In this new study, the effects of prior statin use by patients presenting to the emergency room with an acute coronary syndrome, as well as the initiation of a statin upon arrival in the ER, were assessed. The results, as reported in this study, continue to support a powerful role for statins in both the prevention of acute coronary syndromes, as well as in the initial treatment of severe angina or acute heart attack.

Among those patients who were already taking statins prior to the onset of their acute coronary syndrome, the incidence of actual heart attack, where some of the heart muscle actually dies, was about 20 percent less when compared to patients who were not previously taking statins. Among those patients who previously took statins, and continued taking them during their hospitalization for acute coronary syndrome, the risk of death or other serious complications was 33 percent less than for patients who had never taken a statin drug before.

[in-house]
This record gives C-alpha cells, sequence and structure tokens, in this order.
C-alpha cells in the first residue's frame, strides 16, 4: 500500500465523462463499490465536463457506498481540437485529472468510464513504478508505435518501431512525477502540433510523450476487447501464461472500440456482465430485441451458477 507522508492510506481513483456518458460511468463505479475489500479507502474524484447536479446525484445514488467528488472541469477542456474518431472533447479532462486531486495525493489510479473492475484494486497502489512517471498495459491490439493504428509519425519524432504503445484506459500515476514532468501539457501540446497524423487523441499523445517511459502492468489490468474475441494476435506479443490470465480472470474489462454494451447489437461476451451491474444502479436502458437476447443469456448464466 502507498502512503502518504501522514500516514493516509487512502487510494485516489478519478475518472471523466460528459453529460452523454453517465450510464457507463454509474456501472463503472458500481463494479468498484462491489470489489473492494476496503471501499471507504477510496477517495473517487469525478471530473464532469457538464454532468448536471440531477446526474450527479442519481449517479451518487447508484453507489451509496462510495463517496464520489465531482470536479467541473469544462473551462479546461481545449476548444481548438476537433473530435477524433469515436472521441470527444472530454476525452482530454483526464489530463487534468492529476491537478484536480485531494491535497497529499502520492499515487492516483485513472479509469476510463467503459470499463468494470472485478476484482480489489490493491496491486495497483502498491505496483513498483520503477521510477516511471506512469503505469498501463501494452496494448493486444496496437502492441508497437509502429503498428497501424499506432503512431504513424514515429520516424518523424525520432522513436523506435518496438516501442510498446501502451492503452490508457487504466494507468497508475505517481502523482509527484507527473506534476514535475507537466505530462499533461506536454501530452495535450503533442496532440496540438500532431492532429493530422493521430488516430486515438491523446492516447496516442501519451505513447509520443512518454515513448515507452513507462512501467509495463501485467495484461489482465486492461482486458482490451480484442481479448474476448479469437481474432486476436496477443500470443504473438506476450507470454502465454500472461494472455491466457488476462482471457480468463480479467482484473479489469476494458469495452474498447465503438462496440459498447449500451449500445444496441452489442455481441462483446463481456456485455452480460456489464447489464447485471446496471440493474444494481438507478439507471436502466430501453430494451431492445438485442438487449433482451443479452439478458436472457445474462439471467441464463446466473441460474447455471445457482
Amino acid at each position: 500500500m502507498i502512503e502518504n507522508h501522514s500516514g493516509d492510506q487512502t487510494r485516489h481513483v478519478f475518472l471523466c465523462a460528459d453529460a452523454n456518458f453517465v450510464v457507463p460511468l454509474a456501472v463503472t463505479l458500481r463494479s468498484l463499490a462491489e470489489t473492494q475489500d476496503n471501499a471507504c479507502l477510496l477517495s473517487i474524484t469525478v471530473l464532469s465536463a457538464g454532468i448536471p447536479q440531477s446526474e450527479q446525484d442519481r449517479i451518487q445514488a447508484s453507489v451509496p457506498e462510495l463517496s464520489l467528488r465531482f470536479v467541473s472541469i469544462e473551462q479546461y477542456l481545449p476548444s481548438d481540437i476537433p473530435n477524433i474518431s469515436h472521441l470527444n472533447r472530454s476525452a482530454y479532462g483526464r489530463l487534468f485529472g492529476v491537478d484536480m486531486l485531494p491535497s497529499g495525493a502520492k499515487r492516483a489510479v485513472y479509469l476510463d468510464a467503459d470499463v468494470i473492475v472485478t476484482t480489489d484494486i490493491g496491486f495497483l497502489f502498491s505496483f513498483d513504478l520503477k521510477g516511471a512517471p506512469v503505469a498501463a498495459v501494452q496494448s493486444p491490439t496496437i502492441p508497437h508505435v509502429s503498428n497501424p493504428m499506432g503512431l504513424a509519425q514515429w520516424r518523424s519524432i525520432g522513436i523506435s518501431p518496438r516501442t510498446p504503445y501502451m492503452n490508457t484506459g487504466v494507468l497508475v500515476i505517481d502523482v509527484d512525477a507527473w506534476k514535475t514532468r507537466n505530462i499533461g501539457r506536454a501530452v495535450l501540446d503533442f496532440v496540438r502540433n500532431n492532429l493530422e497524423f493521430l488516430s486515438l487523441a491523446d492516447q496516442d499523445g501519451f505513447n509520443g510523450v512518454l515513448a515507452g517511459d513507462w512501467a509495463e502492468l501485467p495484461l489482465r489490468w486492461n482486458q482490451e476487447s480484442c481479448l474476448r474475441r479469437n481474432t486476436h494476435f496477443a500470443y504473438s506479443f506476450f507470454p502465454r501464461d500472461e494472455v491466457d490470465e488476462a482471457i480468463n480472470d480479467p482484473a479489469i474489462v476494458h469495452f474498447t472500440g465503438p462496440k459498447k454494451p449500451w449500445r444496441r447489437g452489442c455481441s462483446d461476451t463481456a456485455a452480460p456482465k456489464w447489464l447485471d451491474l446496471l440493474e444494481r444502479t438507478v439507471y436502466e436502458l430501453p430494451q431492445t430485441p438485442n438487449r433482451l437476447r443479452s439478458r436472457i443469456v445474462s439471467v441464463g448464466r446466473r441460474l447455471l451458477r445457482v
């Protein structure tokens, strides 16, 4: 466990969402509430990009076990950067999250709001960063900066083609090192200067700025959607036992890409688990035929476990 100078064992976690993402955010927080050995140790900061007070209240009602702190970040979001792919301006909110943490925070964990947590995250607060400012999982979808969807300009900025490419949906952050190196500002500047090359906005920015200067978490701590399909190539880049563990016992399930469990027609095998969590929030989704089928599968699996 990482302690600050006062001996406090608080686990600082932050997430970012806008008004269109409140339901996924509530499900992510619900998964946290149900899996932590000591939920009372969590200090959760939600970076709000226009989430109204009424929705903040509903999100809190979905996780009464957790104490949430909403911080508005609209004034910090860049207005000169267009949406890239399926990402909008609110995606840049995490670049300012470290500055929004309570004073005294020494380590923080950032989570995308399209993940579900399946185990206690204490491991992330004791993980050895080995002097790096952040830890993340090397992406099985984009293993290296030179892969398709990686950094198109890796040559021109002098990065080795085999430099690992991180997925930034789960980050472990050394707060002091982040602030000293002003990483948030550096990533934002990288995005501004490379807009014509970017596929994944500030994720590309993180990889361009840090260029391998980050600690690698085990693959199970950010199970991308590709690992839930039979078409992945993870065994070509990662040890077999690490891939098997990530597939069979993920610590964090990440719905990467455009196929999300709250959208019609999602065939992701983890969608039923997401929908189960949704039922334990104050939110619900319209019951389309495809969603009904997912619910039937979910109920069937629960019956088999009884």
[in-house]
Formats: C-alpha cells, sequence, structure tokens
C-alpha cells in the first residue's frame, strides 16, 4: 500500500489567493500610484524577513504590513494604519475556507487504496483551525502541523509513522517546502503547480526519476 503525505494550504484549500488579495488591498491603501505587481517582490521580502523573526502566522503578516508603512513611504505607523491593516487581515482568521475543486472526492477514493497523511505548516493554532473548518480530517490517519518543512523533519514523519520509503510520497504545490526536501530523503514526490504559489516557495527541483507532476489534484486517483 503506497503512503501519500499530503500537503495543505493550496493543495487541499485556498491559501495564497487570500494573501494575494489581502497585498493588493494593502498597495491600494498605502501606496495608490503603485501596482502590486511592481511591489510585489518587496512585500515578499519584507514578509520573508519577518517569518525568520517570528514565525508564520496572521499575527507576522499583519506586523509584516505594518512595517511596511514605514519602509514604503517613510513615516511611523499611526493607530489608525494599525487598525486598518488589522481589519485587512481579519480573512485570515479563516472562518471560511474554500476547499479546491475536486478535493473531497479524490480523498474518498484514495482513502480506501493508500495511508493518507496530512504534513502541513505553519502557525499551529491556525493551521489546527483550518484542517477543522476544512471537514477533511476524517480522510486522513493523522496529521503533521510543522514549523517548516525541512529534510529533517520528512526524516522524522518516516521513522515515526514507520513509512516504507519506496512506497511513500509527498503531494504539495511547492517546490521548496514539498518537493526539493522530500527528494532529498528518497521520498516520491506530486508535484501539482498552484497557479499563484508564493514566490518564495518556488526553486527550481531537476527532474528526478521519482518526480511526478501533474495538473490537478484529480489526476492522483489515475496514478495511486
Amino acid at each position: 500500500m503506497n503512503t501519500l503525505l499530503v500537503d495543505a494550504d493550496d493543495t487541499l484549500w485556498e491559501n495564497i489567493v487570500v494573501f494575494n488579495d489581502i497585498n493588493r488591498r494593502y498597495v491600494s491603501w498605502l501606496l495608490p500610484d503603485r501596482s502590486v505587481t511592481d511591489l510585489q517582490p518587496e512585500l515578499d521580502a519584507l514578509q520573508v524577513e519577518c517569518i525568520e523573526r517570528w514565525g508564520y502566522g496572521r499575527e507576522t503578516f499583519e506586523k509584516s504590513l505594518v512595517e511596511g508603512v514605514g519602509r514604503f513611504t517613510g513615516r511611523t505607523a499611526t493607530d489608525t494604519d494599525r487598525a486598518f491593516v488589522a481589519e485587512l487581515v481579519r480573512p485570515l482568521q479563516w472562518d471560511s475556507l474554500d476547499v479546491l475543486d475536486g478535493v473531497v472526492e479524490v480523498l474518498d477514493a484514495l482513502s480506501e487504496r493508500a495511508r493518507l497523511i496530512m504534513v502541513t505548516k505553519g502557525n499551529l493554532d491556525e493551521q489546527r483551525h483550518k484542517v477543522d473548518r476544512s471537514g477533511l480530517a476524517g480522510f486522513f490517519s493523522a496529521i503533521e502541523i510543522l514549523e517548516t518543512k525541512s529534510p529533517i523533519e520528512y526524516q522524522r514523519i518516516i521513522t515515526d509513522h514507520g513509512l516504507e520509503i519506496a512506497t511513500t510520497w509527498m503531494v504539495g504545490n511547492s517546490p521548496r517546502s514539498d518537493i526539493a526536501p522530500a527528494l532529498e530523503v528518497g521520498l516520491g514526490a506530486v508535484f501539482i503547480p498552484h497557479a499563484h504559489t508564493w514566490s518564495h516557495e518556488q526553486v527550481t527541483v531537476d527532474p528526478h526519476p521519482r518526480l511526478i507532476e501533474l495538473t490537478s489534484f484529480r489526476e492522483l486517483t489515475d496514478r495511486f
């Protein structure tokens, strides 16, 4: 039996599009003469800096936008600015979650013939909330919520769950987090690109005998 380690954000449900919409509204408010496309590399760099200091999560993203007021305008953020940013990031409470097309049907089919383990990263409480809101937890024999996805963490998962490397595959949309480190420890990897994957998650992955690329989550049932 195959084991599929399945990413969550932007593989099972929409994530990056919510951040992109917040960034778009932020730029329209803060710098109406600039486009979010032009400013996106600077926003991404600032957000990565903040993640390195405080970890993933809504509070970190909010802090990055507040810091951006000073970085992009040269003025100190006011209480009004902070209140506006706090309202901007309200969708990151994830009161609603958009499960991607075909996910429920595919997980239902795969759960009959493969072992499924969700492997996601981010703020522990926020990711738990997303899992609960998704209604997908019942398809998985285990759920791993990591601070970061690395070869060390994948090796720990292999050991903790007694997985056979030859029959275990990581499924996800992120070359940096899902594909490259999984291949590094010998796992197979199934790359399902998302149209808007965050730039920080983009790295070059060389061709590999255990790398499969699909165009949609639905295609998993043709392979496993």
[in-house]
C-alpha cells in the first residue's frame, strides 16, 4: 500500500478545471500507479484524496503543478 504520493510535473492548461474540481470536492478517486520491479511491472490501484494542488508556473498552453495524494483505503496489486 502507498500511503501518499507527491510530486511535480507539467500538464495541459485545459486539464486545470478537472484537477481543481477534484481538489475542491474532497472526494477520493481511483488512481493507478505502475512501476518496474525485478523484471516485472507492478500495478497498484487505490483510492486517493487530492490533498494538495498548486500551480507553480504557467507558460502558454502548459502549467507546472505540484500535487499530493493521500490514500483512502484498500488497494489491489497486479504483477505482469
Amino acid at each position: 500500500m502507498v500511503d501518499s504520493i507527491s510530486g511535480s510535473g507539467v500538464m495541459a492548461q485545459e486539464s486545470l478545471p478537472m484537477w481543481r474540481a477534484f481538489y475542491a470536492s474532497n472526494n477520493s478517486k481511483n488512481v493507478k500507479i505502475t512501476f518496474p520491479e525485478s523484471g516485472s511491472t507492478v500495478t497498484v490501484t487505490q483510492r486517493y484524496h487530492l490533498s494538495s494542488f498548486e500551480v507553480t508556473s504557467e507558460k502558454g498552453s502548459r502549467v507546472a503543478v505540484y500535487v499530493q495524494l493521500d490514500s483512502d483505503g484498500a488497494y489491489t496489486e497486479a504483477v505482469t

The study also evaluated the impact of beginning, for the first time, statin therapy in patients arriving at the hospital with an acute coronary syndrome. When compared with patients who were not started on statins upon arrival at the hospital, the maximum reduction in the risk of death was found to be as high as 62 percent in some hospitals, while the overall average reduction in the death rate among all hospitals was still a respectable 16 percent. (This suggests, of course, that the medical management of acute coronary syndrome may be more effective in some hospitals when compared to others, irrespective of the use or non-use of stain drugs.) In summary, this large study strongly supports a therapeutic role for the use of statins in patients presenting to the hospital with acute coronary syndromes, although a formal prospective randomized trial will be necessary to confirm the findings of this single study.